New Algorithm Accurately Predicts Drug Mechanism of Action

DeMAND graphical abstract
By analyzing drug-induced changes in disease-specific patterns of gene expression, a new algorithm called DeMAND identifies the genes involved in implementing a drug's effects. The method could help predict undesirable off-target interactions, suggest ways of regulating a drug's activity, and identify novel therapeutic uses for FDA-approved drugs, three critical challenges in drug development.

Researchers in the Columbia University Department of Systems Biology have developed an efficient and accurate method for determining a drug’s mechanism of action — the cellular machinery through which it produces its pharmacological effect. Considering that most drugs, including widely used ones, act in ways that are not completely understood at the molecular level, this accomplishment addresses a key challenge to drug development. The new approach also holds great potential for improving drugs’ effectiveness, identifying better combination therapies, and avoiding dangerous drug-induced side effects.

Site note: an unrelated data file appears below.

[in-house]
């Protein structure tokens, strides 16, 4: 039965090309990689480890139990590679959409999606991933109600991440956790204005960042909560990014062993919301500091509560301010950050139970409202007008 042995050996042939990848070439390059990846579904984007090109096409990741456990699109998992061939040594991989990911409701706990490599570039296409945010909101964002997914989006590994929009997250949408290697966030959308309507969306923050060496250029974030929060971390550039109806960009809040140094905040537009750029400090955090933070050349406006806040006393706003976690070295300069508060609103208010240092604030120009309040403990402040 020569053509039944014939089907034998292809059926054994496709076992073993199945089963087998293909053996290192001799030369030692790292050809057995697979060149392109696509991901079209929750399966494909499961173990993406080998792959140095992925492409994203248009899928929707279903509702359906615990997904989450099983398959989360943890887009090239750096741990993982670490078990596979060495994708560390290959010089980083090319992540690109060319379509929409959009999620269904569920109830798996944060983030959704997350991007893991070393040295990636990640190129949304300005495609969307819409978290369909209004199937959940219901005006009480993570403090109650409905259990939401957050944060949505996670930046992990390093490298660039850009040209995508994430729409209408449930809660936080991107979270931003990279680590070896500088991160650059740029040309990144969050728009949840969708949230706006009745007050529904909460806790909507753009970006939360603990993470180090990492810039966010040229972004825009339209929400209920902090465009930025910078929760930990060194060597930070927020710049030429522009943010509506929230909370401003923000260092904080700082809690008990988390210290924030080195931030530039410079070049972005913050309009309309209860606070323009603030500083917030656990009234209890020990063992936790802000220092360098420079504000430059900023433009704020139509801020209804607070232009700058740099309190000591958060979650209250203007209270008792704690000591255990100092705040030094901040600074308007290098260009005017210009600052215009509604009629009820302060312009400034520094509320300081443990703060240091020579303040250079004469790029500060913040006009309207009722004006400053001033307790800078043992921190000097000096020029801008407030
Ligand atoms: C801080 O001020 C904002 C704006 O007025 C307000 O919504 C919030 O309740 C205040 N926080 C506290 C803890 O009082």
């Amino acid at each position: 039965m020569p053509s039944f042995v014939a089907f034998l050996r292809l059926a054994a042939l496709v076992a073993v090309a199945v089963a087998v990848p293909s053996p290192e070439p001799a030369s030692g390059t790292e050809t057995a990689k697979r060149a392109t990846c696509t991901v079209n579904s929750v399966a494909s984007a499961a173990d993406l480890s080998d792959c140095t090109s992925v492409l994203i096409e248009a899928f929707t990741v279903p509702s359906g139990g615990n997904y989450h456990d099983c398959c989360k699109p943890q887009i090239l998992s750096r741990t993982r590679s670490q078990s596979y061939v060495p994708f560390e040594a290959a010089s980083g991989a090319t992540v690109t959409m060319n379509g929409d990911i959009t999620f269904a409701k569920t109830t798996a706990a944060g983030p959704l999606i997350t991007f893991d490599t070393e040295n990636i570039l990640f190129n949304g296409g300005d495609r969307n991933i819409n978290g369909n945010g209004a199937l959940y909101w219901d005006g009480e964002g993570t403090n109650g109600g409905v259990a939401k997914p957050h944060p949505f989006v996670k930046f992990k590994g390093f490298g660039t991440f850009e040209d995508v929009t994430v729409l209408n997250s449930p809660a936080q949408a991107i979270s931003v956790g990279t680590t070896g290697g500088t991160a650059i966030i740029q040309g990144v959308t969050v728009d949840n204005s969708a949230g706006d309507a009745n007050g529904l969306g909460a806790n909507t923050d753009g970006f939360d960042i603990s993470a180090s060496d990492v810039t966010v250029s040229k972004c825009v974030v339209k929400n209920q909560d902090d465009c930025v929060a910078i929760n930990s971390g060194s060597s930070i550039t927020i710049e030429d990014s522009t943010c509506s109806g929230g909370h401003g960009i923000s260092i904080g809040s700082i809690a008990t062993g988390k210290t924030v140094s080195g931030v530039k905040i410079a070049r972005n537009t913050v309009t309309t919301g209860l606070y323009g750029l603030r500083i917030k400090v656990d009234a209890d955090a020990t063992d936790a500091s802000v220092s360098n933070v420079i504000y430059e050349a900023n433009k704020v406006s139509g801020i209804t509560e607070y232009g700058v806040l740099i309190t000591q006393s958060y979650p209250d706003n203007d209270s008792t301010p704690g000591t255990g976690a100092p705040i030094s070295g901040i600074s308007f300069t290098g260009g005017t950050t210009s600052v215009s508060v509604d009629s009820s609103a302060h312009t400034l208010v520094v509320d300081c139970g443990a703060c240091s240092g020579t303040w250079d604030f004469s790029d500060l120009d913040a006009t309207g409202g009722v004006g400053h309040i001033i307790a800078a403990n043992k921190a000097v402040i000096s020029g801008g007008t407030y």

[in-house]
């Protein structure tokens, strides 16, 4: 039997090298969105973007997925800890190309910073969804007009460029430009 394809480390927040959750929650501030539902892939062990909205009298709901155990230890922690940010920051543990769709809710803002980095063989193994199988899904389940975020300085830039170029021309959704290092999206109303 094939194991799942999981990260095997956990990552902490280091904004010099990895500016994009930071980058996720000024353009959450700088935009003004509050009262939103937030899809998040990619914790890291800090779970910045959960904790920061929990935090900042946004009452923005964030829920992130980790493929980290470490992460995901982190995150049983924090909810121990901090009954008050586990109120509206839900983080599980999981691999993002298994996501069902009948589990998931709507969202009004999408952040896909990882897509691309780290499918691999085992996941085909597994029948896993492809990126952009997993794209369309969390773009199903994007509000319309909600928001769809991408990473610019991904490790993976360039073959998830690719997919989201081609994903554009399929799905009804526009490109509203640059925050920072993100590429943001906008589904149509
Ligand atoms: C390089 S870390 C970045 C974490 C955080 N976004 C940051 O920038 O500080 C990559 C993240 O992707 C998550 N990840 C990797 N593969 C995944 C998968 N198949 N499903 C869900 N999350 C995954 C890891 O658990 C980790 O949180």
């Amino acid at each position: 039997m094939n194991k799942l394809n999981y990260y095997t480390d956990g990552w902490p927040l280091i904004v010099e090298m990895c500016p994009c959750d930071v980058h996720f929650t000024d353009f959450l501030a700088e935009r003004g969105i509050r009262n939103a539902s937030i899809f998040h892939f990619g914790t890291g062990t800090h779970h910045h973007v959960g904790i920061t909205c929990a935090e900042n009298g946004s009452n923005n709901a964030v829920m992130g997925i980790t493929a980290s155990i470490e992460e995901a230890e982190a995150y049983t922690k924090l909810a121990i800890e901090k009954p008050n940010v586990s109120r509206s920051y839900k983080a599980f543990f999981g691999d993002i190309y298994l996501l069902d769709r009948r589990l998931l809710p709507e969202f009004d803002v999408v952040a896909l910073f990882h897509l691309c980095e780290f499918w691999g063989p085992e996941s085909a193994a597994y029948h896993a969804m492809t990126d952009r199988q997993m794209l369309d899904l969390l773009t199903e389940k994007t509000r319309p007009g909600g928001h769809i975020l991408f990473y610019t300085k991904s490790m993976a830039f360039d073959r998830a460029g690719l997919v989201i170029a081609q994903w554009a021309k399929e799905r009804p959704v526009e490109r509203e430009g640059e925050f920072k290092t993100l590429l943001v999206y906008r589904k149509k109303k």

According to Andrea Califano, the Clyde and Helen Wu Professor of Chemical Systems Biology and co-senior author on the study, “This new methodology makes it possible for the first time to generate a genome-wide footprint of the proteins that are responsible for implementing or modulating the activity of a drug. The accuracy of the method has been the most surprising result, with up to 80% of the identified proteins confirmed by experimental assays.”